LONDON - 2024’s Year of Elections May Fuel World’s Violent Conflicts

The harshest blows of conflict in 2024 will likely fall on the world’s countries that are already the worst hit by violence. In 2023, 97% of all political violence occurred in 50 countries, as ranked by The Armed Conflict Location & Event Data Project (ACLED) ACLED Conflict Index. In 2024, our new Conflict Watchlist suggests that many of these same conflicts — fueled by political competition, regional crises, and civil disputes — will catalyze more violence in several of these states.

The unprecedented number of elections this year could be a key driver of domestic violence and international spillover in 2024: they include planned races in Mexico, the United States, and Russia; contested election results in the Democratic Republic of Congo; and a new government taking office in Haiti. Perhaps most prominently, the outcome of the US general election alone could have serious knock-on effects on cartel violence in Mexico and the deadly conflicts in Ukraine and Palestine (and Yemen’s Houthis by extension). National and local elections in Mexico will likely catalyze armed groups’ targeting of election-related figures, elevating already extreme levels of violence.

In several regions of the world, violent contests for power present a long-term challenge to stability and threaten civilians caught in the crossfire. The decades-long insecurity in the Sahel is entering a new phase, as junta-driven state forces resort to more aggressive tactics. In Sudan, the Rapid Support Forces (RSF) takeover in Darfur could further prolong the fighting, which has already displaced millions of people and led to thousands of reported fatalities since it began in April. Meanwhile, the struggle between military junta and a disjointed resistance front in Myanmar enters its third year of violent repression and attacks against civilians, but may be at a turning point as coordination among resistance groups builds momentum.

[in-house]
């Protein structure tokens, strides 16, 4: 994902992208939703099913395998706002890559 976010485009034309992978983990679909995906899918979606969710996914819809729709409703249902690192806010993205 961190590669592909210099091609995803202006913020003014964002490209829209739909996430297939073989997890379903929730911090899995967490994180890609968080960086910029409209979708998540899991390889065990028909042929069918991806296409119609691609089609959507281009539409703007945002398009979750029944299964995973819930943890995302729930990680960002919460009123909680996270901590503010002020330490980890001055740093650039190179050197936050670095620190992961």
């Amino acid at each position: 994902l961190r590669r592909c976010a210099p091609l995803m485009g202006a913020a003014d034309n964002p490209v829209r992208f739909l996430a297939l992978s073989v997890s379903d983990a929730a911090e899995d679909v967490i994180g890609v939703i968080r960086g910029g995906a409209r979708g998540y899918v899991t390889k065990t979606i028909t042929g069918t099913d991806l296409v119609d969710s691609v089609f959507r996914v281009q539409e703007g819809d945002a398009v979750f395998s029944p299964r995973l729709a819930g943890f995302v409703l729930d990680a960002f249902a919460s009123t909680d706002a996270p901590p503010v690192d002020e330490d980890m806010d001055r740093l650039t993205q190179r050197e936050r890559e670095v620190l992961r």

In ACLED’s new Conflict Watchlist, we identify 10 crisis areas that are likely to evolve in the coming year. The Watchlist goes beyond a snapshot of violent hotspots; these local, national, and transnational conflicts represent some of the most complex crises in the world.


- Palestine: An Uncertain Future for Gaza and the West Bank

- Yemen and the Red Sea: Rising Tensions Threaten Peace Process and International Security

- Sudan: Setting the Stage for a Long War

- The Sahel: A Deadly New Era in the Decades-Long Conflict

- Democratic Republic of Congo: Re-elected President Tshisekedi Faces Regional Crisis in the East

- Ukraine: A Deadly Stalemate with No End in Sight

- Myanmar: Resistance to the Military Junta Gains Momentum

- Haiti: Gangs and Vigilantes Thrive Amid Political Deadlock

- Mexico: Confronting Deadly Political and Criminal Power Struggles in an Election Year

- United States: Intensifying Polarization and the Looming Presidential Election


How much conflict is occurring in the world?

Conflict is now widespread and pervasive: 12% more conflict occurred in 2023 compared to 2022, and ACLED records an increase of over 40% compared to 2020. One in six people live in an actively conflicted area. In 234 countries and territories covered by ACLED, the majority — 168 — saw at least one incident of conflict in 2023. Over 147,000 conflict events are recorded, and at least 167,800 fatalities.

Conflicts differ in their intensity, frequency, and form. For that reason, comparing event numbers may distort comparisons. Drawing on the latest data and patterns, the 2024 update to the ACLED Conflict Index assesses levels of conflict according to four key indicators: deadliness, danger to civilians, geographic diffusion of conflict, and armed group fragmentation.

Countries are ranked within each of these four indicators, and those positions determine the overall ranking on the Index (see Methodology sidebar for more). A country’s place on the Index represents its conflict level compared to other countries.

Conflict rates exist on a spectrum, and some level of conflict occurs in almost every country. The highest levels are found in the 50 countries highlighted in the Index list. These countries are categorized as ‘extreme,’ ‘high,’ or ‘turbulent.’ These top 50 ranked countries account for 97% of all conflict events recorded for the past 12 months. The extremely violent countries account for 40% of all conflict.

For the full report, visit: